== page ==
develooper Front page | perl.perl5.porters | Postings from January 2021

Re: Adding a try/catch syntax to Perl

Thread Previous | Thread Next
From:
Paul "LeoNerd" Evans
Date:
January 27, 2021 17:58
Subject:
Re: Adding a try/catch syntax to Perl
Message ID:
20210127175836.2ac04ba4@shy.leonerd.org.uk
On Wed, 27 Jan 2021 12:54:48 +0100
Branislav ZahradnĂ­k <happy.barney@gmail.com> wrote:

> I will repeat my objections against try/catch syntax from code
> maintenance point of view (assuming that maintenance is 80% of code
> base life-cycle)

And I will repeat my replies to them.

> try / catch is type of construct where usually huge chunk of code
> comes before smaller one.
> It's common rule to put smaller parts ahead of larger parts in if
> statement, so why not to do same with exception handing?

See my comments I made to Philip Brenan about "Garden Path Sentences";
to wit:

|> One of the points of upfront try/catch notation is that it alerts the
|> reader, when scanning down the code in the usual top-to-bottom
|> fashion, that something fun is happening with respect to exception
|> handling. Otherwise, you can be mislead as to the nature of the
|> behaviour if you get a long piece of code that reads
|> 
|>   {
|>     ... # 50 lines of code here
|>   } fail {
|>     ...
|>   }
|> 
|> once you skip past those 50 lines and realise what was going on.
|> 
|> In the sphere of natural languages there is the concept of a "garden
|> path sentence"; to quote Wikipedia on the subject:
|> 
|>   A garden-path sentence is a grammatically correct sentence that
|>   starts in such a way that a reader's most likely interpretation
|>   will be incorrect; the reader is lured into a parse that turns out
|>   to be a dead end or yields a clearly unintended meaning. 
|>     -- https://en.wikipedia.org/wiki/Garden-path_sentence
|> 
|> "The horse raced past the barn fell." has always been my favourite of
|> these. As perhaps you can tell by reading it aloud, it causes some
|> mental upset when you have to reparse what it meant.
|> 
|> I would consider it rude of a language to encourage programmers to
|> write such programs, even if we can theoretically parse them.
|> 
|> (It is also for this reason I considered but rejected a Raku-style
|> embedded CATCH {} phaser block inside a regular one.)

That verymuch applies here too.

> You are working on FINALLY block. So implement CATCH (condition)
> BLOCK same way (valid since declaration).
> At the end result code will be:
> - declare how to handle unexpected behaviour (aka: install handler)
> - do something

FINALLY blocks are in quite a different category; and indeed the very
difference is why I decided not to implement them as try/finally.

The thing with try/catch is that the "try-ness" of the first block
*alters* the way that exceptions work inside it. The code of the try
block now has a different meaning; it is effectively a filter on the
kind of result it might yield. Whereas by attaching a FINALLY there is
no difference in meaning, no adjustment.. the FINALLY block is merely a
passive observer of the code having reached a certain position.

> It will be also nice to have conditional exception handling (including
> FINALLY):
>     CATCH (connection error) { sleep 10; redo; } if $retry_allowed;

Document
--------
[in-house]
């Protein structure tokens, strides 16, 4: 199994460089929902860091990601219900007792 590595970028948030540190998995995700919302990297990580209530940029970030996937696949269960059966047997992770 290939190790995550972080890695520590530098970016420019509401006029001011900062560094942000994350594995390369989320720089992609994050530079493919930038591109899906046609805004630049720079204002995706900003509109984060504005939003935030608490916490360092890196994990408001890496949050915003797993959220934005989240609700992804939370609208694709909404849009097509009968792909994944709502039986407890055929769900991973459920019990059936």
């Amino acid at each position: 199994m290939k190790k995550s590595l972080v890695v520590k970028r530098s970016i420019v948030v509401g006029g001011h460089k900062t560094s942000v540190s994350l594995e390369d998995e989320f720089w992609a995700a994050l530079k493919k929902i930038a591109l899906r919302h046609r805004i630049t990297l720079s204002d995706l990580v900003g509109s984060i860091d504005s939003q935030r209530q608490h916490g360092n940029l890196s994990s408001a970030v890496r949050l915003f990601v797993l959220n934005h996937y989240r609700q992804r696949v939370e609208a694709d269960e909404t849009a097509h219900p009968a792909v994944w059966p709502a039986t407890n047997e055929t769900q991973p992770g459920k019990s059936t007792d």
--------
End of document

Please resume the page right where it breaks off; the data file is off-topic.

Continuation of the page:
Ambiguous. If the CATCH is conditional, does it make the
exception-filtering properties of its effect on the containing block
conditional as well?

Also, that particular syntax would imply that CATCH blocks now require
a terminating semicolon, otherwise how do we parse

  CATCH (thing) { do stuff }

  if($cond) { other code }

(that is also the reason for which conditional FINALLY blocks aren't
possible)

> and last but not least: you can easily implement less expressive
> variant (try/catch/finally) using FINALLY / CATCH blocks
> 
> Example (pseudo code):
> sub q {
>    CATCH (DBI::Connection::Error) { ... }
>    my $dbh = connect;
>    FINALLY { $dbh->disconnect }
> 
>    CATCH (no rows selected exception) { return; }
>    CATCH (sql exception) { $log->log; redo BLOCK; }
> 
>    BLOCK:
>      $dbh->do (...);
> }

The presence of multiple CATCHes inside a single block now yields
further questions. Do they only take effect from that point onwards,
not covering the lines above? Can they replace each other, or do they
all accumulate and stack up?

These kinds of questions don't apply to FINALLY, because the entire
point is that they stack up. Them all being passive observers of simply
"that block has now finished" means that it's clear what happens when
there's multiple of them. Much less clear to see what multiple CATCHes
with overlapping specifications would mean.


Overall here I really want to appeal to the fact that CPAN already has
*many* many try/catch modules, of which the popular ones appear in
large amounts of other code as dependencies. It seems in this case that
the market has spoken for what it is they want. I don't want to spend
months (or years) inventing new mistakes in core, when we can instead
adopt the tried-and-tested ideas from years of CPAN-based
experimentation. That was always what the `PL_keyword_plugin` mechanism
was for, which has allowed many of these modules in the first place.

-- 
Paul "LeoNerd" Evans

leonerd@leonerd.org.uk      |  https://metacpan.org/author/PEVANS
http://www.leonerd.org.uk/  |  https://www.tindie.com/stores/leonerd/

Thread Previous | Thread Next


nntp.perl.org: Perl Programming lists via nntp and http.
Comments to Ask Bjørn Hansen at ask@perl.org | Group listing | About